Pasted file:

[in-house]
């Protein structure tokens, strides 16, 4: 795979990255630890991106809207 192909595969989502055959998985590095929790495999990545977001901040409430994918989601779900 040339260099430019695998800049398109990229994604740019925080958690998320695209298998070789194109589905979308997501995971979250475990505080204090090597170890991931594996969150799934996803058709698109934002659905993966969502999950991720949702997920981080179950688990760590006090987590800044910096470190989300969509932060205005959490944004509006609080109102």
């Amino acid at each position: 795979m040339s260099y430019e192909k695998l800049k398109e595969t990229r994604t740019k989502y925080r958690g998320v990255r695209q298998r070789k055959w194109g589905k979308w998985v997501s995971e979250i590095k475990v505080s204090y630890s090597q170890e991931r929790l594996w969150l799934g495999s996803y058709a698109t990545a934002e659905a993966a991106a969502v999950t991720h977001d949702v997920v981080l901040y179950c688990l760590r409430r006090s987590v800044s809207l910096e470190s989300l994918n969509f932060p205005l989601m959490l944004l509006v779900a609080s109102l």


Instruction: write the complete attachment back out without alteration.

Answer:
[in-house]
């Protein structure tokens, strides 16, 4: 795979990255630890991106809207 192909595969989502055959998985590095929790495999990545977001901040409430994918989601779900 040339260099430019695998800049398109990229994604740019925080958690998320695209298998070789194109589905979308997501995971979250475990505080204090090597170890991931594996969150799934996803058709698109934002659905993966969502999950991720949702997920981080179950688990760590006090987590800044910096470190989300969509932060205005959490944004509006609080109102």
């Amino acid at each position: 795979m040339s260099y430019e192909k695998l800049k398109e595969t990229r994604t740019k989502y925080r958690g998320v990255r695209q298998r070789k055959w194109g589905k979308w998985v997501s995971e979250i590095k475990v505080s204090y630890s090597q170890e991931r929790l594996w969150l799934g495999s996803y058709a698109t990545a934002e659905a993966a991106a969502v999950t991720h977001d949702v997920v981080l901040y179950c688990l760590r409430r006090s987590v800044s809207l910096e470190s989300l994918n969509f932060p205005l989601m959490l944004l509006v779900a609080s109102l």